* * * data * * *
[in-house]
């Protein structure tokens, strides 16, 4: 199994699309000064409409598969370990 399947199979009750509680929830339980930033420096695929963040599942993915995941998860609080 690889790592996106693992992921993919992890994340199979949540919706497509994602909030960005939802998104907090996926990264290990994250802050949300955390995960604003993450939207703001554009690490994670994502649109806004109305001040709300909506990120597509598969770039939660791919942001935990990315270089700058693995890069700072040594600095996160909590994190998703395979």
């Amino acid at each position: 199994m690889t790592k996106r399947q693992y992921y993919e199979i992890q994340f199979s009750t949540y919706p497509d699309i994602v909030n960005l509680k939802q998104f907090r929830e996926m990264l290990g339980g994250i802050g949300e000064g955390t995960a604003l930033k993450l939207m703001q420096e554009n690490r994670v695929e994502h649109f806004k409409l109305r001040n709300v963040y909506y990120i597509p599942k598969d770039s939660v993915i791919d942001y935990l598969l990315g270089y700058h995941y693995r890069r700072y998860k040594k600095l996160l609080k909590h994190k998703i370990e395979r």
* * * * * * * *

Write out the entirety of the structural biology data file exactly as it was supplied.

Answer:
[in-house]
């Protein structure tokens, strides 16, 4: 199994699309000064409409598969370990 399947199979009750509680929830339980930033420096695929963040599942993915995941998860609080 690889790592996106693992992921993919992890994340199979949540919706497509994602909030960005939802998104907090996926990264290990994250802050949300955390995960604003993450939207703001554009690490994670994502649109806004109305001040709300909506990120597509598969770039939660791919942001935990990315270089700058693995890069700072040594600095996160909590994190998703395979």
């Amino acid at each position: 199994m690889t790592k996106r399947q693992y992921y993919e199979i992890q994340f199979s009750t949540y919706p497509d699309i994602v909030n960005l509680k939802q998104f907090r929830e996926m990264l290990g339980g994250i802050g949300e000064g955390t995960a604003l930033k993450l939207m703001q420096e554009n690490r994670v695929e994502h649109f806004k409409l109305r001040n709300v963040y909506y990120i597509p599942k598969d770039s939660v993915i791919d942001y935990l598969l990315g270089y700058h995941y693995r890069r700072y998860k040594k600095l996160l609080k909590h994190k998703i370990e395979r």